A Swan Lake Like No Other

The Great Chinese State Theater, typically remarkable-but-bizarre and over-the-top.

Remarkable, yes. But I guess I’m old-fashioned and a traditionalist. I prefer Swan Lake without the extreme-acrobatics.

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About Elizabeth Scalia
  • Linda

    I can’t watch ballet any more, knowing what I know about what the requirements of that form of dance do to women’s bodies. I don’t watch boxing or football either.

    This level of perfection must lead to ruin earlier than usual.

  • NBW

    Looks like Cirque-du-Swan Lake. The acrobatics are great, but they don’t belong in Swan Lake.

  • Sarah Pierzchala

    Clearly, The Chinese are much farther ahead in robotics technology than anyone suspected…

  • Nzie

    It’s impressive… but it’s very strange to me that the principals are doing the least dancing. At least if it looked birdlike, it’d be one thing, but there wasn’t even anything particularly bird-ish about it. I think for art, there is still an element of form following function. Dance is a form of storytelling connected with music- I didn’t feel any connection to the music at all (particularly because it moved and the principals largely didn’t) and very little to the story. Absent the music/ballet context, it’s impressive, but it doesn’t fit within it just because she’s in toe shoes and a swan costume. (And on that note, as a uni. costume designer, I LOVED the corps’ costumes — they looked more swanlike than any I’ve ever seen with those back-heavy tutus. It was as brilliant as the black snowflakes I saw at the Mariinsky’s Nutcracker – they essentially glued cotton balls onto black tutus and made the most lovely snowflake effect I’ve seen – and then for the queen snowflake they had sewn on black “negative space.”)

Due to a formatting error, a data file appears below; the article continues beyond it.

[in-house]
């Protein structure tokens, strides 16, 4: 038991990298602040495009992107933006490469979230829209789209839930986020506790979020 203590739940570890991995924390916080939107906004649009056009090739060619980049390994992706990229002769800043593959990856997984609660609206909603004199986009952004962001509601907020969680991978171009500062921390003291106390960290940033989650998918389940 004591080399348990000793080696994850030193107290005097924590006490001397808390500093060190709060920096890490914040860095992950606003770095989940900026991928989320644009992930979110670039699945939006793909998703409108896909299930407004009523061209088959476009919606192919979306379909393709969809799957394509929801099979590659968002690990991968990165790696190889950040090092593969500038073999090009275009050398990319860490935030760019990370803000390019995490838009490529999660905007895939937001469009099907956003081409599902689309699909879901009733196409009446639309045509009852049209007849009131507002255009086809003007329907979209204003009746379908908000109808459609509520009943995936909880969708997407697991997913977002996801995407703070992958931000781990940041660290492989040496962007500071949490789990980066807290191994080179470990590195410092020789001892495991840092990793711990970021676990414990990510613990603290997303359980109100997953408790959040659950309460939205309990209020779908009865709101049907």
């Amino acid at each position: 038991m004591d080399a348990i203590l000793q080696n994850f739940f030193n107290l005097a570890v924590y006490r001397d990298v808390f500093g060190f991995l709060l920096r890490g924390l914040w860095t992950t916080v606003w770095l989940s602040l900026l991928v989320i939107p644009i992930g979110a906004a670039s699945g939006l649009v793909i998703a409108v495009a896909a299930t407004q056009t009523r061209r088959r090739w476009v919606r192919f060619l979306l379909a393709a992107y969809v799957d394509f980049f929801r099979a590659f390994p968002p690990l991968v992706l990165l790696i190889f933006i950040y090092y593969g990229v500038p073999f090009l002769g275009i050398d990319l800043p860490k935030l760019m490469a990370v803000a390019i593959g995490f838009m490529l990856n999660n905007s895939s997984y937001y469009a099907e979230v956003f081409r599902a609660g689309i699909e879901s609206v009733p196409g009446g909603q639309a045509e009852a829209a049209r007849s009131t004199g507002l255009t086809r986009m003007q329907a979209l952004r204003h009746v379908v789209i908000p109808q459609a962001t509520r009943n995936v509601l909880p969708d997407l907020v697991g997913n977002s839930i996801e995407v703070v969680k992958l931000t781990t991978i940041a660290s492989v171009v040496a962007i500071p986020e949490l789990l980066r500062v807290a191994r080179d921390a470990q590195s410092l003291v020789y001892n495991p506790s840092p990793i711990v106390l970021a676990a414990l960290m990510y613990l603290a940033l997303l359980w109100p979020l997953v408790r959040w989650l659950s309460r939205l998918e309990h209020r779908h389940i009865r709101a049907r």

• ferdigrofe

    To me the interesting things is that it is being performed at all in China. I think perhaps the greatest creation of Western Civilization is great music. Great music has lost a lot of its audience in America. Interest in great music is declining. My local NPR station only plays jazz. I have never heard a note of Mozart or Bach on it. Even the once beloved CBC four years ago changed its programing and now plays a lot of whinny voices and twangy guitars. I heard a Japanese choir singing flawlessly and superbly a Bach cantata. It is a measure of the East Asian cultures that they have so embraced and excelled at so much of what is the best from the West, as interest lags in the same in the West. Perhaps it parallels the shift of the center of Christianity from Europe to the Americans, African and East Asia.
    As to the performance, I suspect that Diaghalev, Balanchine, Martha Graham, Twyla Tharp, and Sir Frederick Ashton to name a few are turning over in their graves. Perhaps it is a bit like Samuel Johnson’s comment on women preachers. He compared them to a dog walking on its hind legs. It not the performance, but the mere fact that it is done that is amazing.

  • Swan Rake

    Yeah, here is all this glorious western music but this freakish Chinese acrobat display. Typical Chi-Comm propaganda: we can’t create anything original but, we sure can take it, ruin it and produce it bigger and better than you can! And with slave labor to boot!

    I want to see outtakes. Then I’ll be amus– I mean, impressed.

  • tomg51

    It’s ballet?
    All I care about is the score – it can take you anywhere!

  • daisy

    When did knocking all things Chinese become fashionable?

  • http://remnantofremnant.blogspot.com priest’s wife

    I agree with Nzie- updating a classic is fine- but the principals were concerned with their ‘tricks’ instead of the story

  • Gail F

    I like it! I can just imagine a bunch of Chinese people watching a ballet and saying, “Wow, that was great — but you know what would be even greater? ACROBATS.” And so they combine it the way they like it! I love it when she stands on head ON POINTE!!!


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